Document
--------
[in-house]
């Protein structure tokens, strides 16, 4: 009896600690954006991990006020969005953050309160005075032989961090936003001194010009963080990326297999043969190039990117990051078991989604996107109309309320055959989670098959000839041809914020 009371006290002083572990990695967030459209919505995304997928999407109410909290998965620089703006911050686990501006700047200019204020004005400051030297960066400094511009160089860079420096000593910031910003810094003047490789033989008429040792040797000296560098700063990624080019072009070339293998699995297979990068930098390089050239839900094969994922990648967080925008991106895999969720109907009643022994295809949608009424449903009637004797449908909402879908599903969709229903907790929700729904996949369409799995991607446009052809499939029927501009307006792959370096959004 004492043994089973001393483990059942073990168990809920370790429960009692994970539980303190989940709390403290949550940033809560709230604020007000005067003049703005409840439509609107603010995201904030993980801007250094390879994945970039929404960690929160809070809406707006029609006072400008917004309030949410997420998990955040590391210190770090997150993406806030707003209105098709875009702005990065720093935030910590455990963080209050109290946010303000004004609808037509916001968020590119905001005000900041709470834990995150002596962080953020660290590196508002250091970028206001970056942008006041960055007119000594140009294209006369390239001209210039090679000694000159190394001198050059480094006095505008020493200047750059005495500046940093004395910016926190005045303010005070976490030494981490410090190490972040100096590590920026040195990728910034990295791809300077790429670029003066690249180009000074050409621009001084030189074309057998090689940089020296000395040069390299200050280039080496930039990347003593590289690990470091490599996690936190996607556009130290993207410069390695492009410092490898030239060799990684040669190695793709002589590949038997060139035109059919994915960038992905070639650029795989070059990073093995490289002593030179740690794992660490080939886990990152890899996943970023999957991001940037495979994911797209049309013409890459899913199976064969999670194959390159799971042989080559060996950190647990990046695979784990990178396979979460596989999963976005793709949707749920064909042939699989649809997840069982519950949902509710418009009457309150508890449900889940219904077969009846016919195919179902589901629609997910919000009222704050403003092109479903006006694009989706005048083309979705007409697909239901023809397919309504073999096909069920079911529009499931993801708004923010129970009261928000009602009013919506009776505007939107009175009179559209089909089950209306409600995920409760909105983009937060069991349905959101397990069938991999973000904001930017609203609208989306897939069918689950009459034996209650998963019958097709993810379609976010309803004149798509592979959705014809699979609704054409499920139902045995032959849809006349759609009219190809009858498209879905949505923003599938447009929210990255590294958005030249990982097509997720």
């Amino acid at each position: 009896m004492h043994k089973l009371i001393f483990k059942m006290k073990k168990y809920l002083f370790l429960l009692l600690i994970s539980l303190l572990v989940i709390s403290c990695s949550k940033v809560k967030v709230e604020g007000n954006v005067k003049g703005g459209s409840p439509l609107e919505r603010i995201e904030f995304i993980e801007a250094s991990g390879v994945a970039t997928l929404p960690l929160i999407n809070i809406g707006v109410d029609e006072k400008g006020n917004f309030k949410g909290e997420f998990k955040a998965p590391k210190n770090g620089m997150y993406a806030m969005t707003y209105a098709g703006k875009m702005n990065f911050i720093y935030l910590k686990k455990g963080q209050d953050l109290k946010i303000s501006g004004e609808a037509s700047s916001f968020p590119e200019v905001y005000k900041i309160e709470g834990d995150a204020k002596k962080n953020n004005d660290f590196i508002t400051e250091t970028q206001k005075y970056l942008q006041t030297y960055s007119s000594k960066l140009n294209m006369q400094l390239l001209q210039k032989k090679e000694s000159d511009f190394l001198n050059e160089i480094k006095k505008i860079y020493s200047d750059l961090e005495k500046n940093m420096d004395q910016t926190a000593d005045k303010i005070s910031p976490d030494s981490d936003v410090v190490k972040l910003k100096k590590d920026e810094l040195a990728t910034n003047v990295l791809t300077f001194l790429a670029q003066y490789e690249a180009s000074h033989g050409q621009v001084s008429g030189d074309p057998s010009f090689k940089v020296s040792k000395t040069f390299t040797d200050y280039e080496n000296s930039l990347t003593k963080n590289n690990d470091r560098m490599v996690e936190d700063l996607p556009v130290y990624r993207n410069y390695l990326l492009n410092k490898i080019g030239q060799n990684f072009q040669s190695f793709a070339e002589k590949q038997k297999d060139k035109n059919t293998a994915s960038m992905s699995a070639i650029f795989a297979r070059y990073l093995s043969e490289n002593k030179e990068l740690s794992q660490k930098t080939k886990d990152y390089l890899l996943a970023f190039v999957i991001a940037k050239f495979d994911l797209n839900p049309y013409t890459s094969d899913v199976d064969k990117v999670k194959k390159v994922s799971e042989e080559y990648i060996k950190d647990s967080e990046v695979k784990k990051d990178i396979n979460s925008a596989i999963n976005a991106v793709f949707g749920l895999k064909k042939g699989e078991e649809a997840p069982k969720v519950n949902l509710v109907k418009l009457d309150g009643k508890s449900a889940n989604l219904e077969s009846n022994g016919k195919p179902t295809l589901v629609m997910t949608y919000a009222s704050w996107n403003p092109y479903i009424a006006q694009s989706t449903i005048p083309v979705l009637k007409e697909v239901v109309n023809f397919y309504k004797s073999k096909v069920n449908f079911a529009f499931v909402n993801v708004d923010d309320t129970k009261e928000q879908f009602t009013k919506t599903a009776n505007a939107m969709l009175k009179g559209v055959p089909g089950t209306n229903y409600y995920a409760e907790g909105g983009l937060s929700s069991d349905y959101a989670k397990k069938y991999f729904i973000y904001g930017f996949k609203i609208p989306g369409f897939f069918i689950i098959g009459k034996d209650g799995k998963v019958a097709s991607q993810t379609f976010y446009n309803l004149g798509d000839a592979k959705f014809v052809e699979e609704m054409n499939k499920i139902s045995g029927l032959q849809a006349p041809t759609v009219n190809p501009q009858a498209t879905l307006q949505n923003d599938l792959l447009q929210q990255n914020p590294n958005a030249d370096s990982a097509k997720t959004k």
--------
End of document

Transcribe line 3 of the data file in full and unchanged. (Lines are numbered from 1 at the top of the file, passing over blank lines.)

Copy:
């Amino acid at each position: 009896m004492h043994k089973l009371i001393f483990k059942m006290k073990k168990y809920l002083f370790l429960l009692l600690i994970s539980l303190l572990v989940i709390s403290c990695s949550k940033v809560k967030v709230e604020g007000n954006v005067k003049g703005g459209s409840p439509l609107e919505r603010i995201e904030f995304i993980e801007a250094s991990g390879v994945a970039t997928l929404p960690l929160i999407n809070i809406g707006v109410d029609e006072k400008g006020n917004f309030k949410g909290e997420f998990k955040a998965p590391k210190n770090g620089m997150y993406a806030m969005t707003y209105a098709g703006k875009m702005n990065f911050i720093y935030l910590k686990k455990g963080q209050d953050l109290k946010i303000s501006g004004e609808a037509s700047s916001f968020p590119e200019v905001y005000k900041i309160e709470g834990d995150a204020k002596k962080n953020n004005d660290f590196i508002t400051e250091t970028q206001k005075y970056l942008q006041t030297y960055s007119s000594k960066l140009n294209m006369q400094l390239l001209q210039k032989k090679e000694s000159d511009f190394l001198n050059e160089i480094k006095k505008i860079y020493s200047d750059l961090e005495k500046n940093m420096d004395q910016t926190a000593d005045k303010i005070s910031p976490d030494s981490d936003v410090v190490k972040l910003k100096k590590d920026e810094l040195a990728t910034n003047v990295l791809t300077f001194l790429a670029q003066y490789e690249a180009s000074h033989g050409q621009v001084s008429g030189d074309p057998s010009f090689k940089v020296s040792k000395t040069f390299t040797d200050y280039e080496n000296s930039l990347t003593k963080n590289n690990d470091r560098m490599v996690e936190d700063l996607p556009v130290y990624r993207n410069y390695l990326l492009n410092k490898i080019g030239q060799n990684f072009q040669s190695f793709a070339e002589k590949q038997k297999d060139k035109n059919t293998a994915s960038m992905s699995a070639i650029f795989a297979r070059y990073l093995s043969e490289n002593k030179e990068l740690s794992q660490k930098t080939k886990d990152y390089l890899l996943a970023f190039v999957i991001a940037k050239f495979d994911l797209n839900p049309y013409t890459s094969d899913v199976d064969k990117v999670k194959k390159v994922s799971e042989e080559y990648i060996k950190d647990s967080e990046v695979k784990k990051d990178i396979n979460s925008a596989i999963n976005a991106v793709f949707g749920l895999k064909k042939g699989e078991e649809a997840p069982k969720v519950n949902l509710v109907k418009l009457d309150g009643k508890s449900a889940n989604l219904e077969s009846n022994g016919k195919p179902t295809l589901v629609m997910t949608y919000a009222s704050w996107n403003p092109y479903i009424a006006q694009s989706t449903i005048p083309v979705l009637k007409e697909v239901v109309n023809f397919y309504k004797s073999k096909v069920n449908f079911a529009f499931v909402n993801v708004d923010d309320t129970k009261e928000q879908f009602t009013k919506t599903a009776n505007a939107m969709l009175k009179g559209v055959p089909g089950t209306n229903y409600y995920a409760e907790g909105g983009l937060s929700s069991d349905y959101a989670k397990k069938y991999f729904i973000y904001g930017f996949k609203i609208p989306g369409f897939f069918i689950i098959g009459k034996d209650g799995k998963v019958a097709s991607q993810t379609f976010y446009n309803l004149g798509d000839a592979k959705f014809v052809e699979e609704m054409n499939k499920i139902s045995g029927l032959q849809a006349p041809t759609v009219n190809p501009q009858a498209t879905l307006q949505n923003d599938l792959l447009q929210q990255n914020p590294n958005a030249d370096s990982a097509k997720t959004k």